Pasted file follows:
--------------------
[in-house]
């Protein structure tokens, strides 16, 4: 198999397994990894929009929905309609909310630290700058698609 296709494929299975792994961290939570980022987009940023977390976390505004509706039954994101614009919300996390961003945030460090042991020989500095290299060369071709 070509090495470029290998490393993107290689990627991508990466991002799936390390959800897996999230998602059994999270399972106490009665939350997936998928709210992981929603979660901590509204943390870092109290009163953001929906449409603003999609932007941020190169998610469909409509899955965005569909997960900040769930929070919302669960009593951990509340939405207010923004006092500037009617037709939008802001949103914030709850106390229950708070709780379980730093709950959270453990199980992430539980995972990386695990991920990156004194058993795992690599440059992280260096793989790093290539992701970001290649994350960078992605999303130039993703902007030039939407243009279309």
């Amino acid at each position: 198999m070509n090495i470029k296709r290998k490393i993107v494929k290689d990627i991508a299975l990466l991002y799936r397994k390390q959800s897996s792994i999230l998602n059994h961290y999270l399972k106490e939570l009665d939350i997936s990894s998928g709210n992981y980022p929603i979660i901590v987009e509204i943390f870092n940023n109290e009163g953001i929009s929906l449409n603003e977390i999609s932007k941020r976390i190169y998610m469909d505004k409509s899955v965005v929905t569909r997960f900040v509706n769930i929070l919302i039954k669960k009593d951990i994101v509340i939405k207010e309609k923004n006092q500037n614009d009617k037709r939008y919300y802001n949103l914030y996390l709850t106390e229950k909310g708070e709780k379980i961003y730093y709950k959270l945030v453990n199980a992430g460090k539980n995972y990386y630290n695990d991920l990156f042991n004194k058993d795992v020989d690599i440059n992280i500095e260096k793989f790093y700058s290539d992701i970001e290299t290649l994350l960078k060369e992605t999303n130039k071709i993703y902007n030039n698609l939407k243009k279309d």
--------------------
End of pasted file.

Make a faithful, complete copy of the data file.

[in-house]
């Protein structure tokens, strides 16, 4: 198999397994990894929009929905309609909310630290700058698609 296709494929299975792994961290939570980022987009940023977390976390505004509706039954994101614009919300996390961003945030460090042991020989500095290299060369071709 070509090495470029290998490393993107290689990627991508990466991002799936390390959800897996999230998602059994999270399972106490009665939350997936998928709210992981929603979660901590509204943390870092109290009163953001929906449409603003999609932007941020190169998610469909409509899955965005569909997960900040769930929070919302669960009593951990509340939405207010923004006092500037009617037709939008802001949103914030709850106390229950708070709780379980730093709950959270453990199980992430539980995972990386695990991920990156004194058993795992690599440059992280260096793989790093290539992701970001290649994350960078992605999303130039993703902007030039939407243009279309």
């Amino acid at each position: 198999m070509n090495i470029k296709r290998k490393i993107v494929k290689d990627i991508a299975l990466l991002y799936r397994k390390q959800s897996s792994i999230l998602n059994h961290y999270l399972k106490e939570l009665d939350i997936s990894s998928g709210n992981y980022p929603i979660i901590v987009e509204i943390f870092n940023n109290e009163g953001i929009s929906l449409n603003e977390i999609s932007k941020r976390i190169y998610m469909d505004k409509s899955v965005v929905t569909r997960f900040v509706n769930i929070l919302i039954k669960k009593d951990i994101v509340i939405k207010e309609k923004n006092q500037n614009d009617k037709r939008y919300y802001n949103l914030y996390l709850t106390e229950k909310g708070e709780k379980i961003y730093y709950k959270l945030v453990n199980a992430g460090k539980n995972y990386y630290n695990d991920l990156f042991n004194k058993d795992v020989d690599i440059n992280i500095e260096k793989f790093y700058s290539d992701i970001e290299t290649l994350l960078k060369e992605t999303n130039k071709i993703y902007n030039n698609l939407k243009k279309d």